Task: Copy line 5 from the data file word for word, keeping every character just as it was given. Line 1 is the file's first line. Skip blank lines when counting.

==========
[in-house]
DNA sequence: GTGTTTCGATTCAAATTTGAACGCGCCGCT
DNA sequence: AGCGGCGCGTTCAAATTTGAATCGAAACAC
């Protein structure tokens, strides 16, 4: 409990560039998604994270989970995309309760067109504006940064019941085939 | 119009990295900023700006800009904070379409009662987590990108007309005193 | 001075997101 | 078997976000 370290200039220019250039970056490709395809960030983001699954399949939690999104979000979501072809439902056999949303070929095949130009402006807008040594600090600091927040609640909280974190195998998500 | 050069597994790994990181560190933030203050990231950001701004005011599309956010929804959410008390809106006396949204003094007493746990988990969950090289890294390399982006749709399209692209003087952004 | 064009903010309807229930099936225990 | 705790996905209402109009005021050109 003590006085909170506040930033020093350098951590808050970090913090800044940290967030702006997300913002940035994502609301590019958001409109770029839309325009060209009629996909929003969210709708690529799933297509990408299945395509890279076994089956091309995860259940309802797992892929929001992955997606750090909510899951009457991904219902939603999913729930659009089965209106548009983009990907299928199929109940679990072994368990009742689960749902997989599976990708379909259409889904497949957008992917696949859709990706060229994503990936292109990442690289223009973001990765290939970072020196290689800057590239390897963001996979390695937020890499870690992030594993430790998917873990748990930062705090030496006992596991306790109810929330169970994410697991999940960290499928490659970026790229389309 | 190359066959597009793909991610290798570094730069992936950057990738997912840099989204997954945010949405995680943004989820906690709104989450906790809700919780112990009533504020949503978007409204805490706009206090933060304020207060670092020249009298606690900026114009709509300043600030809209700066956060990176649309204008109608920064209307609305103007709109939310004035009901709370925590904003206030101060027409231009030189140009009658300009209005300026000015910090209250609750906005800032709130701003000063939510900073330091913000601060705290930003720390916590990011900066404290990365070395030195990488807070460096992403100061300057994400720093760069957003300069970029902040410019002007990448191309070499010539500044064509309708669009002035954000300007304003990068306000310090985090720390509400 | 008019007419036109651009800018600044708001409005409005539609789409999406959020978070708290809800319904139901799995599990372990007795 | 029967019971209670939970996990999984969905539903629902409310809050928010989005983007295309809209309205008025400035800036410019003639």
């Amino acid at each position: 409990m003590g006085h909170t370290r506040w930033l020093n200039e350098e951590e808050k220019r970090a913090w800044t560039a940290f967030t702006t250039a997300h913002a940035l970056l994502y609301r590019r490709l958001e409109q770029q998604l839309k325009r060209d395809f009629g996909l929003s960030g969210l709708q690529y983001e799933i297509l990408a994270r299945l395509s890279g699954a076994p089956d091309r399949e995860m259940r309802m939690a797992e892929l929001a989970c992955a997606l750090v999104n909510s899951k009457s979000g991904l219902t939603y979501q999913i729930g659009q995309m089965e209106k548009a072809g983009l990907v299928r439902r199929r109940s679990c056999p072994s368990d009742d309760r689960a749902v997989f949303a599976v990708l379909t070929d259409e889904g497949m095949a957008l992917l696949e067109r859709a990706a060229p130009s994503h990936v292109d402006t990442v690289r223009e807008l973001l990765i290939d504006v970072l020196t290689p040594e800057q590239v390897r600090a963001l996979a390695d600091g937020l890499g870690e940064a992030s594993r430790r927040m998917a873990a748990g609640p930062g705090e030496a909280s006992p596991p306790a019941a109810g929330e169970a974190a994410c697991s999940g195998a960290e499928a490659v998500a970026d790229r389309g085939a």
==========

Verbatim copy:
């Amino acid at each position: 409990m003590g006085h909170t370290r506040w930033l020093n200039e350098e951590e808050k220019r970090a913090w800044t560039a940290f967030t702006t250039a997300h913002a940035l970056l994502y609301r590019r490709l958001e409109q770029q998604l839309k325009r060209d395809f009629g996909l929003s960030g969210l709708q690529y983001e799933i297509l990408a994270r299945l395509s890279g699954a076994p089956d091309r399949e995860m259940r309802m939690a797992e892929l929001a989970c992955a997606l750090v999104n909510s899951k009457s979000g991904l219902t939603y979501q999913i729930g659009q995309m089965e209106k548009a072809g983009l990907v299928r439902r199929r109940s679990c056999p072994s368990d009742d309760r689960a749902v997989f949303a599976v990708l379909t070929d259409e889904g497949m095949a957008l992917l696949e067109r859709a990706a060229p130009s994503h990936v292109d402006t990442v690289r223009e807008l973001l990765i290939d504006v970072l020196t290689p040594e800057q590239v390897r600090a963001l996979a390695d600091g937020l890499g870690e940064a992030s594993r430790r927040m998917a873990a748990g609640p930062g705090e030496a909280s006992p596991p306790a019941a109810g929330e169970a974190a994410c697991s999940g195998a960290e499928a490659v998500a970026d790229r389309g085939a």